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Jenkins v. Pech

United States District Court, D. Nebraska

November 4, 2015

LEE A. JENKINS, on behalf of himself and all others similarly situated; Plaintiff,
v.
CHRISTOPHER E. PECH, AND PECH, HUGHES, & MCDONALD, P.C., d/b/a Litow & Pech, P.C., A Fictitious Name; Defendants.

MEMORANDUM AND ORDER

Joseph F. Bataillon, Senior United States District Judge.

This matter is before the court on the parties' Joint Motion for Settlement. Filing No. 154. This is an action for alleged violations of the Fair Debt Collection Practices Act, 15 U.S.C. § 1692, et seq. (“FDCPA”), and the Nebraska Consumer Protection Act, Neb. Rev. Stat. § 59-1601, et seq. (“NCPA”).

I. Certification

This case was earlier certified to proceed as a class action. See Filing No. 135, Memorandum and Order; Jenkins v. Pech, No. 8:14CV41, 2015 WL 3658261 (D. Neb. June 12, 2015). In the order certifying the class, this court found the prerequisites of Fed.R.Civ.P. 23 (a) and (b) were satisfied. Id. at 7-11.

For purposes of settlement only, the parties now seek certification of the following settlement class:

(a) All persons residing in Nebraska (b) to whom Defendants Christopher E. Pech and/or Pech, Hughes & McDonald, P.C. sent, or caused to be sent, a letter in the form of Exhibit A (attached to the First Amended Complaint), (c) in an attempt to collect a purported obligation which, as shown by the nature of the alleged obligation, Defendants’ records, or the records of the original creditors, was primarily for personal, family, or household purposes.

Filing No. 154-1, Ex. A1, Class Action Settlement Agreement at 3. Excluded from the settlement class are any persons already subject to an existing release; deceased persons and any person who has filed for bankruptcy protection under Title 11 of the United States Code; and any Class Members who timely mail a request for exclusion. Id. The earlier certified class differs from the proposed settlement class only with respect to the persons excluded.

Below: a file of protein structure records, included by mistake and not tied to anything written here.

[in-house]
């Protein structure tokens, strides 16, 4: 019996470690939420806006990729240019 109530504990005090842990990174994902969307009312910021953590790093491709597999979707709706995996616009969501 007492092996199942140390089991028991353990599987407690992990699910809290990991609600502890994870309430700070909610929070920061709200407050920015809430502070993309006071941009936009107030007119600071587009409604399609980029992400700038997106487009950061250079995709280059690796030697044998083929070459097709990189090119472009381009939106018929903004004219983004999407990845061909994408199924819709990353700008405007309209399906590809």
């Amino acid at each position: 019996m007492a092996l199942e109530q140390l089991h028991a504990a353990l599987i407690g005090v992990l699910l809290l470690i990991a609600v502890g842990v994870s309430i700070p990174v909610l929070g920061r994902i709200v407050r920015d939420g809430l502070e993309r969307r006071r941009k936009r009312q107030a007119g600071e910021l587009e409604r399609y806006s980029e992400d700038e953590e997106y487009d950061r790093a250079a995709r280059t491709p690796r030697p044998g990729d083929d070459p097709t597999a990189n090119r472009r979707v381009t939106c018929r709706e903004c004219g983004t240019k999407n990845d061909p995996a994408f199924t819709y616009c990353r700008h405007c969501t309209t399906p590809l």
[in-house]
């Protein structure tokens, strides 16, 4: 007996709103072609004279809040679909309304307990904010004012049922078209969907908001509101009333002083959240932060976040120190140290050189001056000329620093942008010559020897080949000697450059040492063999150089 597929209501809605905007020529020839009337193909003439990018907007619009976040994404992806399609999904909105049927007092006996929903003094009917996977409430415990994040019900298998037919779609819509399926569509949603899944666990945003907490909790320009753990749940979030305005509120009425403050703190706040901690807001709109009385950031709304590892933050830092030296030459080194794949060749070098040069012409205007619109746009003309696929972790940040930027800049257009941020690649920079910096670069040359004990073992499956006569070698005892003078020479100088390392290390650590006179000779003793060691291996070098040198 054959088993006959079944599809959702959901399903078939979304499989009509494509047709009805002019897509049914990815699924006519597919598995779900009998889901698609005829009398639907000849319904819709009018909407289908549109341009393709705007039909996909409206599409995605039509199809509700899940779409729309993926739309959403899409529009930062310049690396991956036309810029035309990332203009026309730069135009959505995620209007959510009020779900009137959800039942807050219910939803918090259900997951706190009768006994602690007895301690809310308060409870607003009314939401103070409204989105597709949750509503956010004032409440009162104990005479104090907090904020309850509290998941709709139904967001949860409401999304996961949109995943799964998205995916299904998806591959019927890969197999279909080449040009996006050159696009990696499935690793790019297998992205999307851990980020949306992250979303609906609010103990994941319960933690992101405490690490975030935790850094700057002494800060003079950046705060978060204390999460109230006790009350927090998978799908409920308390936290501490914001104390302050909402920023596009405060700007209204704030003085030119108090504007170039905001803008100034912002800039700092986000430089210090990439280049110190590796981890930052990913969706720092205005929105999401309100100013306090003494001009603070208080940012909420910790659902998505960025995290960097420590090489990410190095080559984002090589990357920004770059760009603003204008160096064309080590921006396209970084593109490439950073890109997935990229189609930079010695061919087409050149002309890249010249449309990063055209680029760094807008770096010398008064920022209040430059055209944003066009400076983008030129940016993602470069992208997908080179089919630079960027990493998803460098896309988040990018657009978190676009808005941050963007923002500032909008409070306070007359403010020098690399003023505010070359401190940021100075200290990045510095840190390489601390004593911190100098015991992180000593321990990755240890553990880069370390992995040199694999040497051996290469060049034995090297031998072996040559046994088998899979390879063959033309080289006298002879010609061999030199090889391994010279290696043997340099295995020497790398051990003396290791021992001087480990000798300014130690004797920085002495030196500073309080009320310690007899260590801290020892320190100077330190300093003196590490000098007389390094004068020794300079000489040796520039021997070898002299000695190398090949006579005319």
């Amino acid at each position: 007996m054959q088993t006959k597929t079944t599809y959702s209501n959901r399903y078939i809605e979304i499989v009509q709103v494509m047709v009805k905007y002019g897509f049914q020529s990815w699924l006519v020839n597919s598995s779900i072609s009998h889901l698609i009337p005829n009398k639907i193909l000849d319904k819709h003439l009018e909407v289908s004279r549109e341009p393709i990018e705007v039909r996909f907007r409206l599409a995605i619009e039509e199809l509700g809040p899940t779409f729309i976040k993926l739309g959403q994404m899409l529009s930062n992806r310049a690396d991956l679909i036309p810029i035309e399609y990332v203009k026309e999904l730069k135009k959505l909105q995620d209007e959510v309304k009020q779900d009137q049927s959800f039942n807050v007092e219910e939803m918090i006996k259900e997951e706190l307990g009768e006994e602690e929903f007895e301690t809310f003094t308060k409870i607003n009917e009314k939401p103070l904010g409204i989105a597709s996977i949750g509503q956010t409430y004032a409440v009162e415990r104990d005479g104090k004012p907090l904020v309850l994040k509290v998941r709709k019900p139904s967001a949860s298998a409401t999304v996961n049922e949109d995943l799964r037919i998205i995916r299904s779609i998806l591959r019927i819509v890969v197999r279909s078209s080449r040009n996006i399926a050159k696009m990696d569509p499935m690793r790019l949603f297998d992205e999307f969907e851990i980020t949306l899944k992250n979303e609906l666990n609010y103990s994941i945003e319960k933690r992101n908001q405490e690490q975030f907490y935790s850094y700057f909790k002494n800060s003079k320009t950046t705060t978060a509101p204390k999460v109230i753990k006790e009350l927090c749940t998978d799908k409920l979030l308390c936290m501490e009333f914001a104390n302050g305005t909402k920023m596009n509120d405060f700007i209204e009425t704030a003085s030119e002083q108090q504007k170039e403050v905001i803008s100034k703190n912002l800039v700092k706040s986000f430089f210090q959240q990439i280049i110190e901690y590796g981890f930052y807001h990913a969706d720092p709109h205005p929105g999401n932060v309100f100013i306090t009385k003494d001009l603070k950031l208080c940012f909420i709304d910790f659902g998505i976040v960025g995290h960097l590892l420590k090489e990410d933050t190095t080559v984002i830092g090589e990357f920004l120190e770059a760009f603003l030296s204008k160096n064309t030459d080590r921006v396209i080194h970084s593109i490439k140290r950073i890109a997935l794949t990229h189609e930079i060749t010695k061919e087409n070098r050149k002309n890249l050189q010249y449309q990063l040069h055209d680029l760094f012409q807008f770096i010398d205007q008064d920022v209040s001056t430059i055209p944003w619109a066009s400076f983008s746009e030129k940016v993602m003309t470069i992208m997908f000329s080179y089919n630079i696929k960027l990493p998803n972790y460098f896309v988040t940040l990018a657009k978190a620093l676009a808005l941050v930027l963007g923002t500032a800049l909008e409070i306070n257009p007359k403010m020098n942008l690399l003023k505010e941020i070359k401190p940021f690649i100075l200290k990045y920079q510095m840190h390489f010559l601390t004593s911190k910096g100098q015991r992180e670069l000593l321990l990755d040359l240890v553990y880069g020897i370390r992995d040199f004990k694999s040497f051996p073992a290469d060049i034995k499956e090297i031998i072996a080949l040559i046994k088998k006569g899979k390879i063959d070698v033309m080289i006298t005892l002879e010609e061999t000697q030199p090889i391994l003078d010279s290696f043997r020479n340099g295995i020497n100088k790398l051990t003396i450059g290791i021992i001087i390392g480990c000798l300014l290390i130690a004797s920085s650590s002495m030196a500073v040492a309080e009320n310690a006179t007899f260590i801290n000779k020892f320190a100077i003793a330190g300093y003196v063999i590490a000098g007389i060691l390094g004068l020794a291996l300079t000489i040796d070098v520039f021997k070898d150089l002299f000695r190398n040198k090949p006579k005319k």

For the reasons stated in the court's earlier order, the court finds the proposed settlement class meets the requirements of Fed. R. Civ. P. 23. The parties have shown that the requirements of numerosity, commonality, typicality, and adequacy are satisfied, as well as establishing that there are questions of law and fact common class that predominate over the questions affecting only individual class members. Further, the parties have shown that a class action is the superior method for fair and efficient adjudication of the dispute under Fed.R.Civ.P. 23(b)(3)(a)-(D). William L. Reinbrecht and Pamela A. Car of the law firm Car & Reinbrecht, P.C., L.L.O., and attorney O. Randolph Bragg of the law firm Horwitz, Horwitz & Associates, LTD, were appointed class counsel.

For settlement purposes only, the court preliminarily finds that the action satisfies the applicable prerequisites for class action treatment under Fed. R. Civ. P. 23, namely: The class members are so numerous that joinder of all of them in the action is impracticable; there are questions of law and fact common to the class members that predominate over any individual questions; the claims of the plaintiff class representative, Lee A. Jenkins, are typical of the claims of the class members; the plaintiff and class counsel have fairly and adequately represented and protected the interest of all of the class members; and class treatment of these claims will be efficient and manageable, thereby achieving an appreciable measure of judicial economy, and a class action is superior to other available methods for a fair and efficient adjudication of this controversy.